The Disney Open Source Committee approved the application known as OSSRELEASE-10, and the code was released on October 2, 2016. Disney decided to not issue a press release.
Original OSSRELASE-10 document

Dragonchain Foundation

The Dragonchain Foundation was created on January 17, 2017. https://den.social/l/Dragonchain/24130078352e485d96d2125082151cf0/dragonchain-and-disney/
submitted by j0j0r0 to ethereum [link] [comments]

Comparing Nano's Nakamoto Coefficient

Inspired by the discussion on the cc subreddit (which I won't link to), I have some questions.
These Nakamoto coefficients aren't very comparable. Miners can reassign their hashrate at any time. Hashrate also has an ongoing, real expense. Nano votes can't be reassigned if the network is controlled, and there's no out of band "real" cost to acquire or maintain control. Thus, it's extremely misleading to try and compare these.
I would say that indeed hashrate has an ongoing, real expense so indeed, performing a 51% attack on Bitcoin will cost you on a per hour basis. On the other hand, get a 51% majority of Nano and you essentially block the network for eternity from what I understand. Bitcoin would most likely also collapse in value if a 51% attack was successfully performed, because even if it were to go offline for an hour and just a few doublespends were performed, it would undermine the store of value mantra quite strongly.
Some sides notes here are, of course, that getting a 51% majority delegates for Nano is extremely difficult or expensive, as you need to buy up a large percentage of the supply yourself or you need to convince a lot of people to delegate to you, which hopefully only works if you build services that use Nano and therefore, in both cases, you have a vested interest in ensuring the Nano network remains valuable.
On the other hand, Bitcoin miners have made large investments in ASICs which means they are strongly incentivized in the same sense, they want the Bitcoin network to remain valuable. Convincing either enough large Nano holders, or large swathes of Bitcoin hash power, would therefore be difficult.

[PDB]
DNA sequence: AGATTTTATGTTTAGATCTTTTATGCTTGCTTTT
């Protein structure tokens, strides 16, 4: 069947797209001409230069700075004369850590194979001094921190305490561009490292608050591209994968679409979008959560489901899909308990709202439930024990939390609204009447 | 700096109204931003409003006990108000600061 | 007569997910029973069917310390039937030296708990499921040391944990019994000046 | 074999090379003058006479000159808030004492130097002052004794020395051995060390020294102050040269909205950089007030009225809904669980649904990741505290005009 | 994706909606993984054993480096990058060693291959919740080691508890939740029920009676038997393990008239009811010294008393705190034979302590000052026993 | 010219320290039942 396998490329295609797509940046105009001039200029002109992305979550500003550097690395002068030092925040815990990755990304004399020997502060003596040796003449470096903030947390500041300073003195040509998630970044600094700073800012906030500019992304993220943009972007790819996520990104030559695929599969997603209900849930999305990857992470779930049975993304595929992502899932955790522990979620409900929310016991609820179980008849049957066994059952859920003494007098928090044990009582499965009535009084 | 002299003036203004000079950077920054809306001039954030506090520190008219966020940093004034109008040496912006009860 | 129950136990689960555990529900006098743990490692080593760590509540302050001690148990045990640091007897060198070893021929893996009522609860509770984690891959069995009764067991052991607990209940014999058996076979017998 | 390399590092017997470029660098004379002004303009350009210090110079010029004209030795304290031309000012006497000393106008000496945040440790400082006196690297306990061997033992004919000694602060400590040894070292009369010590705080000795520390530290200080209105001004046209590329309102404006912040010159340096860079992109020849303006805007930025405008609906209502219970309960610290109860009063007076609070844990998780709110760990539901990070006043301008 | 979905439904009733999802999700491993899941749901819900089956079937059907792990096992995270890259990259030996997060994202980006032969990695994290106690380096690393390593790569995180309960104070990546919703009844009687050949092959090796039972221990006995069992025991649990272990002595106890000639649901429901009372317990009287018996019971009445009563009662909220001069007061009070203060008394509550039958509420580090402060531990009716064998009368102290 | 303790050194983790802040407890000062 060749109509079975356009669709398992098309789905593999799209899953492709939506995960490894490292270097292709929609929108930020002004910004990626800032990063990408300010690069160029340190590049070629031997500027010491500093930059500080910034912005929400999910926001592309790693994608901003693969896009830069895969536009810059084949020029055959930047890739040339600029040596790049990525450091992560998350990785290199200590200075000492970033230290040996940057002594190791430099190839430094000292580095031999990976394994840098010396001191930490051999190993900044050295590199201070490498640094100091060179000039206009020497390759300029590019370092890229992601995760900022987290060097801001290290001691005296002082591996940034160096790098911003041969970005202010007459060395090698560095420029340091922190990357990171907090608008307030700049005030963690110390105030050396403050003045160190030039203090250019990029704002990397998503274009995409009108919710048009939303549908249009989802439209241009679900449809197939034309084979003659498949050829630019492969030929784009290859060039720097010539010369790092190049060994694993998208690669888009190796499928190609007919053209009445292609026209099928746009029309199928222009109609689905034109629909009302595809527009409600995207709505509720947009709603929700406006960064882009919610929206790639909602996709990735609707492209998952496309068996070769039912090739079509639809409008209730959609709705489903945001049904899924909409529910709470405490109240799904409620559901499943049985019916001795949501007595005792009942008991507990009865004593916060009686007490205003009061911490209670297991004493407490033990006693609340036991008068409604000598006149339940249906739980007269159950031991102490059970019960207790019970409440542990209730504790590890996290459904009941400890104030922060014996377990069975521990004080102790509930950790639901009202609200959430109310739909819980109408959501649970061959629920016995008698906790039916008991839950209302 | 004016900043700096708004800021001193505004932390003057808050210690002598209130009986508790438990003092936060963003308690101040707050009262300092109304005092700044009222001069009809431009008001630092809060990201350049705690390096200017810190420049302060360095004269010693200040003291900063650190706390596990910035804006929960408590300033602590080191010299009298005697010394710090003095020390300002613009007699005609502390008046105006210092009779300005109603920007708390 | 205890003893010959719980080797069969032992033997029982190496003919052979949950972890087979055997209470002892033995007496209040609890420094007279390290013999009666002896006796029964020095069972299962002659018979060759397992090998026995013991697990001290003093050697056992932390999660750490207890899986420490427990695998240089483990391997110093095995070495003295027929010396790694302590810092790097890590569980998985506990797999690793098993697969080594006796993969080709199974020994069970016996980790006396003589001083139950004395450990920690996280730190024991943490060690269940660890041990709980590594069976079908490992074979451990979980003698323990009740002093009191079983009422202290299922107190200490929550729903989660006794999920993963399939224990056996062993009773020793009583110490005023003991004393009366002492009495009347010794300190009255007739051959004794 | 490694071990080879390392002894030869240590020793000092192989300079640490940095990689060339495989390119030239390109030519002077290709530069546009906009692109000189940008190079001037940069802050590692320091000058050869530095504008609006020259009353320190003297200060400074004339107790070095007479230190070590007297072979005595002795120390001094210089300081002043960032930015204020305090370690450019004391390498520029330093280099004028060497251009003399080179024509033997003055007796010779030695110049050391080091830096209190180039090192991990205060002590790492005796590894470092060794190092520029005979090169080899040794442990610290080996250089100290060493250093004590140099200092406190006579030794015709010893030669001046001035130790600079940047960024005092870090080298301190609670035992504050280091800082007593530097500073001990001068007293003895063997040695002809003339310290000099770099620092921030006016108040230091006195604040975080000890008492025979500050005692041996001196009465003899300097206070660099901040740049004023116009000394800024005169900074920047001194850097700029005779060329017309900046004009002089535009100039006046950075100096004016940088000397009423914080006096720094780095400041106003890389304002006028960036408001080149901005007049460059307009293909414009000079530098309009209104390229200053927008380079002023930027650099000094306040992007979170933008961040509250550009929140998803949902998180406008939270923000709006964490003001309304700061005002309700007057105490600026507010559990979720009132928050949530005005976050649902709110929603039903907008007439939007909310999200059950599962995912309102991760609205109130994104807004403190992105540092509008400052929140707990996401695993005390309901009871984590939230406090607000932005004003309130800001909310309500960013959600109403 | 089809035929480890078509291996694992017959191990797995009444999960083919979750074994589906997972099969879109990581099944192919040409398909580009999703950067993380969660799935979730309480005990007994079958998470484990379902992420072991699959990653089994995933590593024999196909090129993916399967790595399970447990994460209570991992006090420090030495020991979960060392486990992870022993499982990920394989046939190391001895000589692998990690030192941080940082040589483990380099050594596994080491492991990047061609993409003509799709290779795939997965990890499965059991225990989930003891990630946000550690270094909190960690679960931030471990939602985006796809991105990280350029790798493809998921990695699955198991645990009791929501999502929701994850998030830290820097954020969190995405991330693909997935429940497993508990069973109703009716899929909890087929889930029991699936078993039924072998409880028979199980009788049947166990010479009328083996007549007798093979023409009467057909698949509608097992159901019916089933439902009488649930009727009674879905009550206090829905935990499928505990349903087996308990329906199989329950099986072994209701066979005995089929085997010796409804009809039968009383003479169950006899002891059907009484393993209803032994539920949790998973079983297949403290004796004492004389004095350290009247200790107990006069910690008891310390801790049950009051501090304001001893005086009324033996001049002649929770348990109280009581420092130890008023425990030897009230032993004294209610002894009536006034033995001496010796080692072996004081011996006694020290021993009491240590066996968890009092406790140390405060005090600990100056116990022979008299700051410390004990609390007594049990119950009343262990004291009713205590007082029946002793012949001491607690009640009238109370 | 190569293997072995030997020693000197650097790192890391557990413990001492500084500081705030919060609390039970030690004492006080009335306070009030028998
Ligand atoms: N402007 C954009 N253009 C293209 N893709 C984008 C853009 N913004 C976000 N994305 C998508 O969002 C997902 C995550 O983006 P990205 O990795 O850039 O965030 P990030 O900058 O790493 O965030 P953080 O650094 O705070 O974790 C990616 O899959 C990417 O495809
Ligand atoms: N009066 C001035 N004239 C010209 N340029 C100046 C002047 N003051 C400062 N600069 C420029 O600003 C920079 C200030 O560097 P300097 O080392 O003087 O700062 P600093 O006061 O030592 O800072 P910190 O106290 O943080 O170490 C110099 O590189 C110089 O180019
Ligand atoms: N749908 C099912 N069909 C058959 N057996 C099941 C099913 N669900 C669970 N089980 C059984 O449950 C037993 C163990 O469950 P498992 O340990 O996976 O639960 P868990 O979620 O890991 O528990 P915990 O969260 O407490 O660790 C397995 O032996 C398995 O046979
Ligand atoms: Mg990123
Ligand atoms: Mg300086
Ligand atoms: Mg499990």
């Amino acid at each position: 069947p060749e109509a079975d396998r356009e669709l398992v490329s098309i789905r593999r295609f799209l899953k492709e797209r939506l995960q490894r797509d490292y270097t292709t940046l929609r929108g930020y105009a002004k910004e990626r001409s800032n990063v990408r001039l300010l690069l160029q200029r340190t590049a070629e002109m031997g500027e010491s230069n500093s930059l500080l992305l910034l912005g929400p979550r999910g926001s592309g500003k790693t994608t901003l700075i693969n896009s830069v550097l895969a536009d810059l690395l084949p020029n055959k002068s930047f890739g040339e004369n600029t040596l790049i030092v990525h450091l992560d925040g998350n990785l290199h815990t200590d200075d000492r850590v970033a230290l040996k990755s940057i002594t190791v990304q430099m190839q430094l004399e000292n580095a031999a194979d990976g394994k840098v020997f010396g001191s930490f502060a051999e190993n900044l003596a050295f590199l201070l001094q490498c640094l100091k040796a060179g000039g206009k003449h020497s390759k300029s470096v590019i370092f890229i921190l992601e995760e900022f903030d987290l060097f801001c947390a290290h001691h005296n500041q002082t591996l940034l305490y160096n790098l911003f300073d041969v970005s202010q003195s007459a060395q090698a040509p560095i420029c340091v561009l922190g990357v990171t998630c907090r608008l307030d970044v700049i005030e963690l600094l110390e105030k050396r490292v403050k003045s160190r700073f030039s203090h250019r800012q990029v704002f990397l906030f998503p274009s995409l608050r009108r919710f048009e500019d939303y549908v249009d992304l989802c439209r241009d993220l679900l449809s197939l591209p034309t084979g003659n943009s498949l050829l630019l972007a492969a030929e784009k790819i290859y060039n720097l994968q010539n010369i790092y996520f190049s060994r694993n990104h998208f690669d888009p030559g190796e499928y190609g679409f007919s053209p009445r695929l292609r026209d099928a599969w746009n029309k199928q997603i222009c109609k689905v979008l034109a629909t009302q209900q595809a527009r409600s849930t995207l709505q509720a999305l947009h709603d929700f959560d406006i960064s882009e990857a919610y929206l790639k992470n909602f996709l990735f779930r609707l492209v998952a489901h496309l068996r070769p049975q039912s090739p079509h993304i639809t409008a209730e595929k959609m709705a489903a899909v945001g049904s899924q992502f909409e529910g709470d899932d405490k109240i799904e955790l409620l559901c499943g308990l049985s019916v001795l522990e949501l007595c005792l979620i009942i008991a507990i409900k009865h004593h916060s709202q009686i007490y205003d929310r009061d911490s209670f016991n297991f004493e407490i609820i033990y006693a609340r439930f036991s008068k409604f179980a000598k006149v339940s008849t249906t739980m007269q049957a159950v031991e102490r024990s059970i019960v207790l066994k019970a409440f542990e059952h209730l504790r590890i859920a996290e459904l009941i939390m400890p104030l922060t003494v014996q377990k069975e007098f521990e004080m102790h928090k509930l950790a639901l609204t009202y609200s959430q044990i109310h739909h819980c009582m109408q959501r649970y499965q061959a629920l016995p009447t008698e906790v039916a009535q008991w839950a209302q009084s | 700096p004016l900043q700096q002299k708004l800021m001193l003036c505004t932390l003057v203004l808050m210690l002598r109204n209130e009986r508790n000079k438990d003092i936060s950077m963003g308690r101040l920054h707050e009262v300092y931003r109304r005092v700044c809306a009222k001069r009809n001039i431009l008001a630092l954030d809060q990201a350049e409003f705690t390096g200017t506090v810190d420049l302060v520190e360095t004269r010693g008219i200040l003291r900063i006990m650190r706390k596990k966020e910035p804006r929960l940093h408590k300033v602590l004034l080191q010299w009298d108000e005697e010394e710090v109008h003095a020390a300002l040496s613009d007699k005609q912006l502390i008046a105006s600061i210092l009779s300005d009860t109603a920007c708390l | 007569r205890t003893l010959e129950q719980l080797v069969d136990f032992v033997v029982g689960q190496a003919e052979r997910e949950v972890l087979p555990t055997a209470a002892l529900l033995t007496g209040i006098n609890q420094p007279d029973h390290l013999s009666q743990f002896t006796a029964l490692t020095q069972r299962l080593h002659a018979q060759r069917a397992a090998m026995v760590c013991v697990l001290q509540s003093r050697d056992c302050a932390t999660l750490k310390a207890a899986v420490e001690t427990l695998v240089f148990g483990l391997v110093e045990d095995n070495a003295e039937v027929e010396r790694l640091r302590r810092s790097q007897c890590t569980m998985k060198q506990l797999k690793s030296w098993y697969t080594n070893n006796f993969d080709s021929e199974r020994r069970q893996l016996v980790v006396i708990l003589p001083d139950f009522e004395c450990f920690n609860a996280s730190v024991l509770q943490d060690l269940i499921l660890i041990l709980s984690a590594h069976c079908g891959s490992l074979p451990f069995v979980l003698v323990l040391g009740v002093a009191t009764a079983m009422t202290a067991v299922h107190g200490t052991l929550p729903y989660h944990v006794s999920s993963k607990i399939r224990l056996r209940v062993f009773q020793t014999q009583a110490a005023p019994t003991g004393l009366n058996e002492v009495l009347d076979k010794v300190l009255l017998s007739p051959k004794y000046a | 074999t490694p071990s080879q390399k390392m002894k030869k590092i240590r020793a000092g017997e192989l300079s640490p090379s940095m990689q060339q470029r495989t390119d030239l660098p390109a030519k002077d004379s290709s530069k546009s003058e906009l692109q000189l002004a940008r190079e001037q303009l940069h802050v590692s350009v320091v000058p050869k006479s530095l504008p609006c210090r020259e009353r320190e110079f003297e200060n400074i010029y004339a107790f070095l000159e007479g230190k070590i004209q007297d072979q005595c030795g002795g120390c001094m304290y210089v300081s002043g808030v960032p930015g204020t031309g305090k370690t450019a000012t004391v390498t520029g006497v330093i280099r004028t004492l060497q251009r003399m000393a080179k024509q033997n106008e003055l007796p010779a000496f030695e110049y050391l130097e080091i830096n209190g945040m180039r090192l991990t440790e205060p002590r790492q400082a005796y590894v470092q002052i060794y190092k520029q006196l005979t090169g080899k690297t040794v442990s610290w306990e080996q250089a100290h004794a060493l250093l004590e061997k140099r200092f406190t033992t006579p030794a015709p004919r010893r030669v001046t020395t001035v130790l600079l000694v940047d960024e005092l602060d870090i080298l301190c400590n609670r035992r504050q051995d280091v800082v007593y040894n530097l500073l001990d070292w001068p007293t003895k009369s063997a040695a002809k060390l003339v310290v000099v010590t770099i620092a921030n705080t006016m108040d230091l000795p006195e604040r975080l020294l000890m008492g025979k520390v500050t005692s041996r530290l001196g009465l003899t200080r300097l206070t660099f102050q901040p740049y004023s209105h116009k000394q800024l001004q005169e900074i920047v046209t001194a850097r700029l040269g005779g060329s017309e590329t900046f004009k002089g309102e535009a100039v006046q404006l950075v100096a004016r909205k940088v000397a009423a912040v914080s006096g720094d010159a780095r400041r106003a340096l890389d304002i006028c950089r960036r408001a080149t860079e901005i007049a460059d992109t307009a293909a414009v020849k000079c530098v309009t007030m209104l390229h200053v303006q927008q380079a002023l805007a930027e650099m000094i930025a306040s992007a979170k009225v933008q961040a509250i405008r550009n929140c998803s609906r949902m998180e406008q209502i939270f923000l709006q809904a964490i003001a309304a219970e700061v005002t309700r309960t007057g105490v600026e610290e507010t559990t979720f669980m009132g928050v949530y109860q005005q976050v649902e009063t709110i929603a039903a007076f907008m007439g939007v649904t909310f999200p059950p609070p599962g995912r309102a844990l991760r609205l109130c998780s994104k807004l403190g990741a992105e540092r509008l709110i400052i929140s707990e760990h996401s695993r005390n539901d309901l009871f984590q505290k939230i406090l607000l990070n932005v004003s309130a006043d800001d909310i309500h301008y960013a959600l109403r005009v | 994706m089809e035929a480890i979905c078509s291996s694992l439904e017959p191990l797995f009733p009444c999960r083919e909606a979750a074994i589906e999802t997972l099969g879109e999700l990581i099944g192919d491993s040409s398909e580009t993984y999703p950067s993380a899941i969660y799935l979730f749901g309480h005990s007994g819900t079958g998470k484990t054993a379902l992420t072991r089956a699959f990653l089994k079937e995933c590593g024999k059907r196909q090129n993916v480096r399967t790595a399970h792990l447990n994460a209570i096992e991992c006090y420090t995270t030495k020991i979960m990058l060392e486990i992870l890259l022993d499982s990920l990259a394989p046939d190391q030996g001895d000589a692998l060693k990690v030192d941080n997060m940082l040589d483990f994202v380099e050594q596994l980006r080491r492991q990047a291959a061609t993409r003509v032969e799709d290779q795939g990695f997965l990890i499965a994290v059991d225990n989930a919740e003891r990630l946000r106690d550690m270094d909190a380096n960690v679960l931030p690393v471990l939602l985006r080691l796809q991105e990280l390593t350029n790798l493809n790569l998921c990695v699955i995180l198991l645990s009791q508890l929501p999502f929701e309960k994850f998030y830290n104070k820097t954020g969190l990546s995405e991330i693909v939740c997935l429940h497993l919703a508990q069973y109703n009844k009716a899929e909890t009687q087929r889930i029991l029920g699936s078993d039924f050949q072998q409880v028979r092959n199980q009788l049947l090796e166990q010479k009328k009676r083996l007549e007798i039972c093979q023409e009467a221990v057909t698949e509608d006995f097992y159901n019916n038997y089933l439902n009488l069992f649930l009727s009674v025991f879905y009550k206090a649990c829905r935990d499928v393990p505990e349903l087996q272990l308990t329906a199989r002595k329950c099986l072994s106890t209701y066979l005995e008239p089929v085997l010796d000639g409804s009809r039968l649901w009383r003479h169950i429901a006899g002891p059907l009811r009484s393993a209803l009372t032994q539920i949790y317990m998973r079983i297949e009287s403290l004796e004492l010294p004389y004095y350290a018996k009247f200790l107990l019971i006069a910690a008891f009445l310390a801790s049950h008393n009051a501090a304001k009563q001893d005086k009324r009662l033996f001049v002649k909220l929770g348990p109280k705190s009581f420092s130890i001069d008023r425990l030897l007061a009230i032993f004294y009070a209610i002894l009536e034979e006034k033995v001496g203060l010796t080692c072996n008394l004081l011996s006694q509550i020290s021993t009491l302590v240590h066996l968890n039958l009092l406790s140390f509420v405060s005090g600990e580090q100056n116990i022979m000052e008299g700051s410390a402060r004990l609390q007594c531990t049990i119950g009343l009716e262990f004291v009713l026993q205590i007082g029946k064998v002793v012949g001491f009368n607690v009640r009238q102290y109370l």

However, wouldn't it, generally, not be easier to find hash power outside the large miners currently mining than it would be to find Nano to give yourself a majority? I'm thinking that to get a 51% majority in Nano as said earlier you need to buy up enough of the outstanding Nano, or convince holders with a vested interest in the value of the Nano network. For Bitcoin however, I could rent out a chunk of Amazon's computing power and set up my own temporary mining operation to compete with the mining pools currently available. It would still be expensive, but, I am assuming, less so than taking the Nano option (even with current market caps).
Is this a fair comparison? Or am I misrepresenting how easy it would be to get a Nano majority, or misrepresenting how difficult it would be to find alternative hash power to mine Bitcoin?
Edit: Comparing to Bitcoin because it has the most hash power, this goes for all PoW crypto.
submitted by SenatusSPQR to nanocurrency [link] [comments]

My personal experience with Innosilicon A10 Pro (6G) 500Mh ASIC ethash miner

EDIT : This is about the 5G version, not the 6G.
Hello,
Since there is not much consumers tests online about the Innosilicon A10 (Ethmaster) Pro (5G) at 500Mh, I decided to share my personal experience through an "anonymous" account.
I bought it around April 2020, arrived in May but for personal reasons I was only able to turn it on this summer :(
The A10 costs me 3242 € + 70 € power supply (Innosilicon 1400W Power Supply) + shipping. I will not reveal where I bought it because this is not an ad, but it was through an european ASIC miner reseller.
I know Ethereum 2.0 is coming and I'm aware this is a gamble. I would not advise you to buy it now, especially knowing Eth 2.0 is really coming now, DeFi is pushing at the gates and I heard rumors there is a 750Mh version coming up.
So, it is my first ASIC miner, I did some ZEC mining with a 4 x 1080Ti mining rig two years go.
EDIT : EthToDoge pointed out in the comments that the A10 isn't an ASIC technically speaking
The A10 is basically a box crammed full of laptop GPUs and some custom firmware and made to look like the Bitcoin ASICS. [Check out the comments for more information]
The A10 mining chains reboots itself every 9 hours on average. When the A10 reboots, it goes into an autotuning mode which can take up to 2 hours, but usually around 1h. When in autotuning, it starts at 0Mh and goes to it's full speed after the autotuning, not mining much during this phase because the autotuning mode causes a lot of invalid shares, up to 20% and going down to 3% when tuning is completed.